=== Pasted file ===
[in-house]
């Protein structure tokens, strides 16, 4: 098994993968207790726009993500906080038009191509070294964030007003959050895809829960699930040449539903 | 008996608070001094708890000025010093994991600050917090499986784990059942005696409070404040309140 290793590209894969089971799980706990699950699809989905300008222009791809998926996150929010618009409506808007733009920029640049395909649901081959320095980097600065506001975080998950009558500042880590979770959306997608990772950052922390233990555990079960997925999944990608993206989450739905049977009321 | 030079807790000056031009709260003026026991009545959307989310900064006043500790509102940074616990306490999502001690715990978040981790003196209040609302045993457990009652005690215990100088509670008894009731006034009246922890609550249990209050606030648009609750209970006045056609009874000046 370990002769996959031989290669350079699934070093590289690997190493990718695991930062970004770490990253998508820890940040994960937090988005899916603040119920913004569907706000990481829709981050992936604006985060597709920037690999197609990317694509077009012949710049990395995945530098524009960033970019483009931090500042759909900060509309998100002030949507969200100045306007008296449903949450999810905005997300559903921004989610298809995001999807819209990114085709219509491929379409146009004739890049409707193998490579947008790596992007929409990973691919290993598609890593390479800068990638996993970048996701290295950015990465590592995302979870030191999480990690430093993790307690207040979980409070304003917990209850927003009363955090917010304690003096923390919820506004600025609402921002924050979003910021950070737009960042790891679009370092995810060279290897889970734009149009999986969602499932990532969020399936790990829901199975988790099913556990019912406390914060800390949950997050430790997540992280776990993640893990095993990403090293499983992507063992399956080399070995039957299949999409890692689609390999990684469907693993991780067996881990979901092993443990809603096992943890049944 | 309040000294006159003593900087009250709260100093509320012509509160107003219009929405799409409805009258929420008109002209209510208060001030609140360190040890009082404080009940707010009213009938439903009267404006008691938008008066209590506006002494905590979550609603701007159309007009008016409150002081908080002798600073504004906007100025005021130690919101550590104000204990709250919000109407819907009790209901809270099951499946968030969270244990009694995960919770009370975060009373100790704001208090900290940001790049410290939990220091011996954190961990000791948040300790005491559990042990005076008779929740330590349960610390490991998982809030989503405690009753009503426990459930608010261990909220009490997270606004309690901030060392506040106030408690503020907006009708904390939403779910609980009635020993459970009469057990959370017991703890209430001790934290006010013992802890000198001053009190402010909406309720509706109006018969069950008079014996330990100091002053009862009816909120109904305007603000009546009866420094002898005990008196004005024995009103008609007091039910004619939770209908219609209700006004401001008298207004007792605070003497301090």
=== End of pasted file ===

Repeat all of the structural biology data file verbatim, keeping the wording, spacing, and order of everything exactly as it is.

[in-house]
């Protein structure tokens, strides 16, 4: 098994993968207790726009993500906080038009191509070294964030007003959050895809829960699930040449539903 | 008996608070001094708890000025010093994991600050917090499986784990059942005696409070404040309140 290793590209894969089971799980706990699950699809989905300008222009791809998926996150929010618009409506808007733009920029640049395909649901081959320095980097600065506001975080998950009558500042880590979770959306997608990772950052922390233990555990079960997925999944990608993206989450739905049977009321 | 030079807790000056031009709260003026026991009545959307989310900064006043500790509102940074616990306490999502001690715990978040981790003196209040609302045993457990009652005690215990100088509670008894009731006034009246922890609550249990209050606030648009609750209970006045056609009874000046 370990002769996959031989290669350079699934070093590289690997190493990718695991930062970004770490990253998508820890940040994960937090988005899916603040119920913004569907706000990481829709981050992936604006985060597709920037690999197609990317694509077009012949710049990395995945530098524009960033970019483009931090500042759909900060509309998100002030949507969200100045306007008296449903949450999810905005997300559903921004989610298809995001999807819209990114085709219509491929379409146009004739890049409707193998490579947008790596992007929409990973691919290993598609890593390479800068990638996993970048996701290295950015990465590592995302979870030191999480990690430093993790307690207040979980409070304003917990209850927003009363955090917010304690003096923390919820506004600025609402921002924050979003910021950070737009960042790891679009370092995810060279290897889970734009149009999986969602499932990532969020399936790990829901199975988790099913556990019912406390914060800390949950997050430790997540992280776990993640893990095993990403090293499983992507063992399956080399070995039957299949999409890692689609390999990684469907693993991780067996881990979901092993443990809603096992943890049944 | 309040000294006159003593900087009250709260100093509320012509509160107003219009929405799409409805009258929420008109002209209510208060001030609140360190040890009082404080009940707010009213009938439903009267404006008691938008008066209590506006002494905590979550609603701007159309007009008016409150002081908080002798600073504004906007100025005021130690919101550590104000204990709250919000109407819907009790209901809270099951499946968030969270244990009694995960919770009370975060009373100790704001208090900290940001790049410290939990220091011996954190961990000791948040300790005491559990042990005076008779929740330590349960610390490991998982809030989503405690009753009503426990459930608010261990909220009490997270606004309690901030060392506040106030408690503020907006009708904390939403779910609980009635020993459970009469057990959370017991703890209430001790934290006010013992802890000198001053009190402010909406309720509706109006018969069950008079014996330990100091002053009862009816909120109904305007603000009546009866420094002898005990008196004005024995009103008609007091039910004619939770209908219609209700006004401001008298207004007792605070003497301090």